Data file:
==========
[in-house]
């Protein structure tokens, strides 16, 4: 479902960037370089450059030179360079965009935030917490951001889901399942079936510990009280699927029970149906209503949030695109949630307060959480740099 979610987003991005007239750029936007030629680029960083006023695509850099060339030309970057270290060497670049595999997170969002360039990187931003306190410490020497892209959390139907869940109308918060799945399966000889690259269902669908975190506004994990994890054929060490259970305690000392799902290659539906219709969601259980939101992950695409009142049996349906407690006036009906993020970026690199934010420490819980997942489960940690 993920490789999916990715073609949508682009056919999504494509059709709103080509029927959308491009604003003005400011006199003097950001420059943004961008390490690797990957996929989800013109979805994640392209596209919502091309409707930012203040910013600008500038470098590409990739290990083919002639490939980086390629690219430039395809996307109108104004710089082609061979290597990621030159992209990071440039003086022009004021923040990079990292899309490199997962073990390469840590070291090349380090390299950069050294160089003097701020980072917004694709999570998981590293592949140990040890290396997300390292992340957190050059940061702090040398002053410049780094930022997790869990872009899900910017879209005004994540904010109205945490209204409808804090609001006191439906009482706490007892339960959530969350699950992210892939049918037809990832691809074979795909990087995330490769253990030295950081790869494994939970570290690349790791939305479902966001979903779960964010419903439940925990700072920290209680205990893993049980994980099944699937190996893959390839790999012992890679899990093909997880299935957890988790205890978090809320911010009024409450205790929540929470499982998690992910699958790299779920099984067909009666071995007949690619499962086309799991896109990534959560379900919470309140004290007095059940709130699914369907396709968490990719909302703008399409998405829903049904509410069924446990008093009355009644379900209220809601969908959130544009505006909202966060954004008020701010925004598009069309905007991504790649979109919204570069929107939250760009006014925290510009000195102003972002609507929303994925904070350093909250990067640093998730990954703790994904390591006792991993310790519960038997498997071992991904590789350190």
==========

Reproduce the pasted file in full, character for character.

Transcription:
[in-house]
């Protein structure tokens, strides 16, 4: 479902960037370089450059030179360079965009935030917490951001889901399942079936510990009280699927029970149906209503949030695109949630307060959480740099 979610987003991005007239750029936007030629680029960083006023695509850099060339030309970057270290060497670049595999997170969002360039990187931003306190410490020497892209959390139907869940109308918060799945399966000889690259269902669908975190506004994990994890054929060490259970305690000392799902290659539906219709969601259980939101992950695409009142049996349906407690006036009906993020970026690199934010420490819980997942489960940690 993920490789999916990715073609949508682009056919999504494509059709709103080509029927959308491009604003003005400011006199003097950001420059943004961008390490690797990957996929989800013109979805994640392209596209919502091309409707930012203040910013600008500038470098590409990739290990083919002639490939980086390629690219430039395809996307109108104004710089082609061979290597990621030159992209990071440039003086022009004021923040990079990292899309490199997962073990390469840590070291090349380090390299950069050294160089003097701020980072917004694709999570998981590293592949140990040890290396997300390292992340957190050059940061702090040398002053410049780094930022997790869990872009899900910017879209005004994540904010109205945490209204409808804090609001006191439906009482706490007892339960959530969350699950992210892939049918037809990832691809074979795909990087995330490769253990030295950081790869494994939970570290690349790791939305479902966001979903779960964010419903439940925990700072920290209680205990893993049980994980099944699937190996893959390839790999012992890679899990093909997880299935957890988790205890978090809320911010009024409450205790929540929470499982998690992910699958790299779920099984067909009666071995007949690619499962086309799991896109990534959560379900919470309140004290007095059940709130699914369907396709968490990719909302703008399409998405829903049904509410069924446990008093009355009644379900209220809601969908959130544009505006909202966060954004008020701010925004598009069309905007991504790649979109919204570069929107939250760009006014925290510009000195102003972002609507929303994925904070350093909250990067640093998730990954703790994904390591006792991993310790519960038997498997071992991904590789350190």